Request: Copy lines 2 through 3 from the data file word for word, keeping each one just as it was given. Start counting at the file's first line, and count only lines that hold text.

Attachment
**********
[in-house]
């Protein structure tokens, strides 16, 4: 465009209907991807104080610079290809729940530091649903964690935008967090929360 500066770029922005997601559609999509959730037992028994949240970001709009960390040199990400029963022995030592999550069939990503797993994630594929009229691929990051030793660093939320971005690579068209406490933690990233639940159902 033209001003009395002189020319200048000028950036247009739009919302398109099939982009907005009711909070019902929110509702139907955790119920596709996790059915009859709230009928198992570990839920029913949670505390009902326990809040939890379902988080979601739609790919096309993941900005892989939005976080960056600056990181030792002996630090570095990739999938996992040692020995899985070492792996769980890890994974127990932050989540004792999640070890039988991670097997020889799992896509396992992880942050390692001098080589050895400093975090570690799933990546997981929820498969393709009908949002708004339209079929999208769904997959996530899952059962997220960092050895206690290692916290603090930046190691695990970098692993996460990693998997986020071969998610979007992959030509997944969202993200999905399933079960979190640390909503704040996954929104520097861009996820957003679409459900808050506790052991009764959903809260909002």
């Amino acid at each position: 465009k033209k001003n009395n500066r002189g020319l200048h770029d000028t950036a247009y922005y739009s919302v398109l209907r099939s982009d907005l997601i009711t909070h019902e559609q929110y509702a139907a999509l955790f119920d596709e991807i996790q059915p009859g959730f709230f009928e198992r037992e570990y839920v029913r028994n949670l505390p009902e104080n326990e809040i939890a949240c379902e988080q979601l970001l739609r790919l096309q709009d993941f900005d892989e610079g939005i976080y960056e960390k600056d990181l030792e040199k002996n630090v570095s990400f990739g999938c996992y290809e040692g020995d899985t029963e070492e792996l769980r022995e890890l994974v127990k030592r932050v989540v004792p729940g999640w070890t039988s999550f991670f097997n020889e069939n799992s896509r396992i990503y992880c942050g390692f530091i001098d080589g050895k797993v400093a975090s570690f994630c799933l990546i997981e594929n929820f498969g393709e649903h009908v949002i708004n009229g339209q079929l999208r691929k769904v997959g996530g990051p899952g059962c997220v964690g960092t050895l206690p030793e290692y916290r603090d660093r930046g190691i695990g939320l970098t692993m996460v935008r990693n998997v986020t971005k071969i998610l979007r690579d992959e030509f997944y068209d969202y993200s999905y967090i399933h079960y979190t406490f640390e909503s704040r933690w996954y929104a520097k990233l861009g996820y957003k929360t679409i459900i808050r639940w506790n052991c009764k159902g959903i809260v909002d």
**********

């Protein structure tokens, strides 16, 4: 465009209907991807104080610079290809729940530091649903964690935008967090929360 500066770029922005997601559609999509959730037992028994949240970001709009960390040199990400029963022995030592999550069939990503797993994630594929009229691929990051030793660093939320971005690579068209406490933690990233639940159902 033209001003009395002189020319200048000028950036247009739009919302398109099939982009907005009711909070019902929110509702139907955790119920596709996790059915009859709230009928198992570990839920029913949670505390009902326990809040939890379902988080979601739609790919096309993941900005892989939005976080960056600056990181030792002996630090570095990739999938996992040692020995899985070492792996769980890890994974127990932050989540004792999640070890039988991670097997020889799992896509396992992880942050390692001098080589050895400093975090570690799933990546997981929820498969393709009908949002708004339209079929999208769904997959996530899952059962997220960092050895206690290692916290603090930046190691695990970098692993996460990693998997986020071969998610979007992959030509997944969202993200999905399933079960979190640390909503704040996954929104520097861009996820957003679409459900808050506790052991009764959903809260909002």
């Amino acid at each position: 465009k033209k001003n009395n500066r002189g020319l200048h770029d000028t950036a247009y922005y739009s919302v398109l209907r099939s982009d907005l997601i009711t909070h019902e559609q929110y509702a139907a999509l955790f119920d596709e991807i996790q059915p009859g959730f709230f009928e198992r037992e570990y839920v029913r028994n949670l505390p009902e104080n326990e809040i939890a949240c379902e988080q979601l970001l739609r790919l096309q709009d993941f900005d892989e610079g939005i976080y960056e960390k600056d990181l030792e040199k002996n630090v570095s990400f990739g999938c996992y290809e040692g020995d899985t029963e070492e792996l769980r022995e890890l994974v127990k030592r932050v989540v004792p729940g999640w070890t039988s999550f991670f097997n020889e069939n799992s896509r396992i990503y992880c942050g390692f530091i001098d080589g050895k797993v400093a975090s570690f994630c799933l990546i997981e594929n929820f498969g393709e649903h009908v949002i708004n009229g339209q079929l999208r691929k769904v997959g996530g990051p899952g059962c997220v964690g960092t050895l206690p030793e290692y916290r603090d660093r930046g190691i695990g939320l970098t692993m996460v935008r990693n998997v986020t971005k071969i998610l979007r690579d992959e030509f997944y068209d969202y993200s999905y967090i399933h079960y979190t406490f640390e909503s704040r933690w996954y929104a520097k990233l861009g996820y957003k929360t679409i459900i808050r639940w506790n052991c009764k159902g959903i809260v909002d």